Here’s how I think about it, and this is reflected in my tax plan. If you are making $150,000 a year or less as a family, then you’re middle class, or you may be poor. But 150 (thousand dollars) down, you’re basically middle class. Obviously, it depends on region and where you’re living. . . . I would argue that if you’re making more than 250,000 (dollars) then you’re in the top 3, 4 percent of this country. You’re doing well. Now, these things are all relative, and I’m not suggesting that everybody who is making over 250,000 (dollars) is living on Easy Street.
Obama should be given points for easily relating his cutoff of $250,000 to those Americans who are “in the top 3, 4 percent of this country.” But we are a little troubled at Obama’s describing family incomes of $150,000 as still being in the middle class, when these families earn 3 times what the median households earn. Survey data reveals contested definitions of middle class, and there is evidence that Americans disagree with Obama. In a 2007 study conducted by NPR, the Kaiser Foundation, and the Harvard School of Public Health, 51 percent of respondents did not consider a family of four with an $80,000 income middle class – that consensus rose to 65 percent when the family income rose to $100,000.
We as a nation seem to have trouble facing up to the fact that most Americans earn far less than what it takes to be comfortably middle class. We would do well to give more emphasis in our definition of the middle class to incomes earned by average Americans. Our aspirational middle class is making it too easy for us to forget what is happening to our actual middle class.
A larger goal of our op-ed is to spark a different kind of debate about income inequality. Rev. Warren was crafty in that he only asked the candidates the descriptive question: what is rich. But we want people of goodwill to ask a normative analog. In our op-ed, we claim that it “would be bad for our democracy if one-percenters started making 40 or 50 times as much as the median American.”
Is there any Brandeis Ratio that would give concern to this year’s Republican candidates? We suspect they would be unwilling to express unease with any level of inequality produced by market forces. They would argue that any government attempts to lean against inequality by taxing job-creators would invariably produce distortions (including sending one-percenters abroad, beyond the reach of our tax laws) that would end up making things worse off for middle class Americans. This is a debate worth having, but we cannot begin unless we find a way to engage in normative debate about income and wealth inequality. Asking whether the government should be concerned about the rapid rise of the average o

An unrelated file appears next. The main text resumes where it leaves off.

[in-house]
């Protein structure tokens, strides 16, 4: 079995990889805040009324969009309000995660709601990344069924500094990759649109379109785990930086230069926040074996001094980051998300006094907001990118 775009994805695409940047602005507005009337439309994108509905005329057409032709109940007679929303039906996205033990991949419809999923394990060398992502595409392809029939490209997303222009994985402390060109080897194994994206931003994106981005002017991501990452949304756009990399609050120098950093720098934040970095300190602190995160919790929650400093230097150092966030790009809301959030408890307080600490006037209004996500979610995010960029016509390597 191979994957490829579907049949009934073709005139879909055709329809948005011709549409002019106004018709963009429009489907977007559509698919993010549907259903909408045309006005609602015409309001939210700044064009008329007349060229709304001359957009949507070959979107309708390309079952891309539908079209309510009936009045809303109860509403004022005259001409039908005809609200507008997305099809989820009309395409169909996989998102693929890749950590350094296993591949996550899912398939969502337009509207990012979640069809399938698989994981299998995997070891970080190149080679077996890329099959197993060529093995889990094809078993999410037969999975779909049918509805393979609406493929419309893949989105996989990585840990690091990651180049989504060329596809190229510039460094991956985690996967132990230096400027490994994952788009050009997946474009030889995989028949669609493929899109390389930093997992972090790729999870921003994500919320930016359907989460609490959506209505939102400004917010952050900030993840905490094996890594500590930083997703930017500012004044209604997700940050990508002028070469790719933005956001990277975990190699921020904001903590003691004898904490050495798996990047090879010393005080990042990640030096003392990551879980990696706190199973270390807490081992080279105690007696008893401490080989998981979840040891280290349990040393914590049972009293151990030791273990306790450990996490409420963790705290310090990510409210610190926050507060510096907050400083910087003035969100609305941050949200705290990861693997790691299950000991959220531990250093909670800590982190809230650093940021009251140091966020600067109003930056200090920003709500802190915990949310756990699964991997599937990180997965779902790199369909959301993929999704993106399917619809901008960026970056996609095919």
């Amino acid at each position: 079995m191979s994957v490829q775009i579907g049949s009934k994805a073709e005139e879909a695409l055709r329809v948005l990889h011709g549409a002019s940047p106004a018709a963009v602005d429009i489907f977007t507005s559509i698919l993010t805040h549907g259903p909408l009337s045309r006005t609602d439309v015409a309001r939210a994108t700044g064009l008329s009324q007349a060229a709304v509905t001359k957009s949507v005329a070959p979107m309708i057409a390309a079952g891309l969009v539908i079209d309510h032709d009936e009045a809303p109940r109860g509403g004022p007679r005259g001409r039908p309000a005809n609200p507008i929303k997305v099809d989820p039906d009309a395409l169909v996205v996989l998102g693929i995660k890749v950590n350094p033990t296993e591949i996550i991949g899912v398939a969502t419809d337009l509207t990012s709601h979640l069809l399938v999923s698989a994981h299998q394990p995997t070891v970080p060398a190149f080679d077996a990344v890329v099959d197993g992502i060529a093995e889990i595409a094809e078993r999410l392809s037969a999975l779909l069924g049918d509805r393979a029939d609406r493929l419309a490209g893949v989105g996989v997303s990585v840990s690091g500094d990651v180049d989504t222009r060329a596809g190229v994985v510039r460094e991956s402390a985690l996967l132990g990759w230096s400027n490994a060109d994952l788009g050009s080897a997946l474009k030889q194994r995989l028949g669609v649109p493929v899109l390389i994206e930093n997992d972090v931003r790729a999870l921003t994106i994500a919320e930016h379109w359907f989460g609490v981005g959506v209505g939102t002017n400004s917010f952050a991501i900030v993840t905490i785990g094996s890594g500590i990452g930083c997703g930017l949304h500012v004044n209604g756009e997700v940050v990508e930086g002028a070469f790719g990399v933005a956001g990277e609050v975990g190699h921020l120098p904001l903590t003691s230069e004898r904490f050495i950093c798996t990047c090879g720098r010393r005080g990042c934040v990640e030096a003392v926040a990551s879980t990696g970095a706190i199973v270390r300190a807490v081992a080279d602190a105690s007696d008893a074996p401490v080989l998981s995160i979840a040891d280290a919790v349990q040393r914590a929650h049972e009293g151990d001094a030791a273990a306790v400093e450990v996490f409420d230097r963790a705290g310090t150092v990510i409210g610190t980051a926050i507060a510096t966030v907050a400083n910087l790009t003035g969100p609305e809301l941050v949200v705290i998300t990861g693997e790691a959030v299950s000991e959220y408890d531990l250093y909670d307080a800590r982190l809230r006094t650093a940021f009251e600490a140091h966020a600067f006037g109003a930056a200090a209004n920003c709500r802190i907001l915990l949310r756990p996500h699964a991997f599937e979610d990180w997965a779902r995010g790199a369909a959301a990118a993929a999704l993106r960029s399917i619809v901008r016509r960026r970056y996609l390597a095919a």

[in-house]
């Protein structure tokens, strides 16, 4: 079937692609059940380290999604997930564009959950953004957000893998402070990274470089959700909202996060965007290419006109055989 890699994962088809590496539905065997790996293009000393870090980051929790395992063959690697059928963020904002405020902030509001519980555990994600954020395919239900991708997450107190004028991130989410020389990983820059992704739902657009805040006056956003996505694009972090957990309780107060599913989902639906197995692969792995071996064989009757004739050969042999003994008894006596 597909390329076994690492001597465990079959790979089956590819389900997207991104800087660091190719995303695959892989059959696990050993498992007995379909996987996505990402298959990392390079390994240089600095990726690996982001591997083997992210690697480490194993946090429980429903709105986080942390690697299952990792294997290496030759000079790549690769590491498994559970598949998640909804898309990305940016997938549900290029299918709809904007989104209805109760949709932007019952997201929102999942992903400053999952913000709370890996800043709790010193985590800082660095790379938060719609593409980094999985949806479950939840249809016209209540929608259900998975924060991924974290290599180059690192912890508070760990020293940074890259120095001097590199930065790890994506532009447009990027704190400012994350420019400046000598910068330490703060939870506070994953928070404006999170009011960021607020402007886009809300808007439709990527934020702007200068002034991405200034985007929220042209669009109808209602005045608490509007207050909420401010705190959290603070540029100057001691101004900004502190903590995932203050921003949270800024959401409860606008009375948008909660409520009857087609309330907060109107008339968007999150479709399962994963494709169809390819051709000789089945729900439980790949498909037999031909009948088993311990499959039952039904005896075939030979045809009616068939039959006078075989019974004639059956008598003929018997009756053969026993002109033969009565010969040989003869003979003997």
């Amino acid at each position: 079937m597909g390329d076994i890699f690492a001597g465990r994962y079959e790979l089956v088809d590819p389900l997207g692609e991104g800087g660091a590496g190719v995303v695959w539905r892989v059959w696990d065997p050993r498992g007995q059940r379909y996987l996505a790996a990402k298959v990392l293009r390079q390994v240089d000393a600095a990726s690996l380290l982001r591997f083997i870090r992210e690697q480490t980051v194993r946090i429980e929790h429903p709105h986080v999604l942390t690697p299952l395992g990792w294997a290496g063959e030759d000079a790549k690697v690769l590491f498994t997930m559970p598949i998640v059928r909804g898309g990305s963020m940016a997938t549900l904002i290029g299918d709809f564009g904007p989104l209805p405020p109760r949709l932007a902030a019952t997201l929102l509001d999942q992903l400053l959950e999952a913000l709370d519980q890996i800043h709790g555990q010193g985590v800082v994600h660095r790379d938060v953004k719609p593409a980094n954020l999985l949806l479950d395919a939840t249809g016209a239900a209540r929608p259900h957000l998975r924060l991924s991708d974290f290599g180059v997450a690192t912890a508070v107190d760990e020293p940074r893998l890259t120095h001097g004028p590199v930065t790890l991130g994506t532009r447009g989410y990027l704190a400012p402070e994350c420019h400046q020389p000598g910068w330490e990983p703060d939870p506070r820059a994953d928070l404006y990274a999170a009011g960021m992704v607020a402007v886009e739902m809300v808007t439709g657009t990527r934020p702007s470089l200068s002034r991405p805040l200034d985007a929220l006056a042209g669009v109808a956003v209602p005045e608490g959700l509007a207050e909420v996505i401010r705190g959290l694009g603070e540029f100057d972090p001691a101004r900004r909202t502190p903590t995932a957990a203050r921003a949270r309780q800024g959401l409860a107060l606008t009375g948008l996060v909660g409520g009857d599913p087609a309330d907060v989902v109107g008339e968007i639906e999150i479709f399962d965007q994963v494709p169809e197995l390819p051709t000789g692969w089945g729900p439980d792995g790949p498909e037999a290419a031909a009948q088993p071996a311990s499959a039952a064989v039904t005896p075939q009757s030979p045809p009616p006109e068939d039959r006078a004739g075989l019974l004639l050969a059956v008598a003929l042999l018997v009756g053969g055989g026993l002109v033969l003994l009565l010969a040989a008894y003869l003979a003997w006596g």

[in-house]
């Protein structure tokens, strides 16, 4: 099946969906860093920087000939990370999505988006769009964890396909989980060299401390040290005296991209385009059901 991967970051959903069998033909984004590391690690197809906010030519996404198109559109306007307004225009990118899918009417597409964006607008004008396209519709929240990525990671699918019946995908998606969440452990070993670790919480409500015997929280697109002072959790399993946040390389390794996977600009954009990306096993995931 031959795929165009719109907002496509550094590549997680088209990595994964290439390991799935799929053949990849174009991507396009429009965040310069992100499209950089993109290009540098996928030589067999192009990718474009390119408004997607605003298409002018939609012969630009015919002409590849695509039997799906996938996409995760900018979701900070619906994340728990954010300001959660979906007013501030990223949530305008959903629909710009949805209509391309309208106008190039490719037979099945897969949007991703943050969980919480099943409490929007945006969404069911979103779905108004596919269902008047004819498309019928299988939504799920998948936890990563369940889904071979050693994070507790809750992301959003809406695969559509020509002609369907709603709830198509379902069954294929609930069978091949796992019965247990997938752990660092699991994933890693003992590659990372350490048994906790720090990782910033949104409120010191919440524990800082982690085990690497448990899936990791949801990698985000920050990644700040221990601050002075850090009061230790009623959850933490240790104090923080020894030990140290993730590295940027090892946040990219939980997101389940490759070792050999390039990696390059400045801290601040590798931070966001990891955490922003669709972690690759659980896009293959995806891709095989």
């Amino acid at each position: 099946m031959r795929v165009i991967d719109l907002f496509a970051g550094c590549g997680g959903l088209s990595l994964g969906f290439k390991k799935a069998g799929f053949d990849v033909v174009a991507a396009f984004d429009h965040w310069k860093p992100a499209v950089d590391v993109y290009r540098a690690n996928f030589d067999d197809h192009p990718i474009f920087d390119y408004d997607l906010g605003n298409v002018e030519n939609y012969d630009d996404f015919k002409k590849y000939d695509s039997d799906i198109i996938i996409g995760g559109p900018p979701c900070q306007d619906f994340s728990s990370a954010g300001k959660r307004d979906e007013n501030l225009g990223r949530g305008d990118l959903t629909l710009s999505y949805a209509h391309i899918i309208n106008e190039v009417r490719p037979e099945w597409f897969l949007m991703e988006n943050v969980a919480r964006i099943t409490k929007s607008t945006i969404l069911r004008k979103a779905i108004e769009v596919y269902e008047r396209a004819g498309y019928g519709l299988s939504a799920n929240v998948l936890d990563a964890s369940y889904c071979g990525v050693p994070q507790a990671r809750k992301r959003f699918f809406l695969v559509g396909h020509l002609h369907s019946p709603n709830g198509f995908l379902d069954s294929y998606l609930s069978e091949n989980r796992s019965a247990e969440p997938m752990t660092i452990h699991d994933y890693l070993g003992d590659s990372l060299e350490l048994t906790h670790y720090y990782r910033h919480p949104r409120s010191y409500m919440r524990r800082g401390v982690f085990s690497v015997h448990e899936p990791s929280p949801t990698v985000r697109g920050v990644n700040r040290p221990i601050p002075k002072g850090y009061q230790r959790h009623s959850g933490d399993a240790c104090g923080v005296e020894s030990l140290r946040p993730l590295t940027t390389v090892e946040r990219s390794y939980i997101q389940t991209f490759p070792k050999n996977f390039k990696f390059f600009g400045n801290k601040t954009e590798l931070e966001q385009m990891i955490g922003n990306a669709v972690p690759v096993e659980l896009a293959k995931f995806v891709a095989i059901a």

ne-percent income from 12.5 to 36 median incomes is our way to provoke a more explicit debate.
Framing income inequality in terms of “medians” is also part of a larger goal of making the median household incomes more salient. As we said in our op-ed, “Part of our goal is to change the way politicians speak about income equality. Framing the income of the wealthy in relation to the median income will help us all keep in mind the relative success of the middle class.”
It might even be useful to describe other things in terms of medians. A new Cadillac Escalade will run you 1.4 medians. A year’s tuition at Yale Law School is about .88 medians. We might even restructure government salaries so that they automatically adjust with the median. Paying a congressman 3.5 medians (instead of the current $174,000), might make it easier for our representatives to remember and even pursue the interests of their typical constituents.
To raise the prominence of the median measure, government could standardize a “mi” symbol. A stylized icon figure representing a median earner might even be more effective in letting us remember that to earn 36 median incomes is to earn as much as 36 actual households: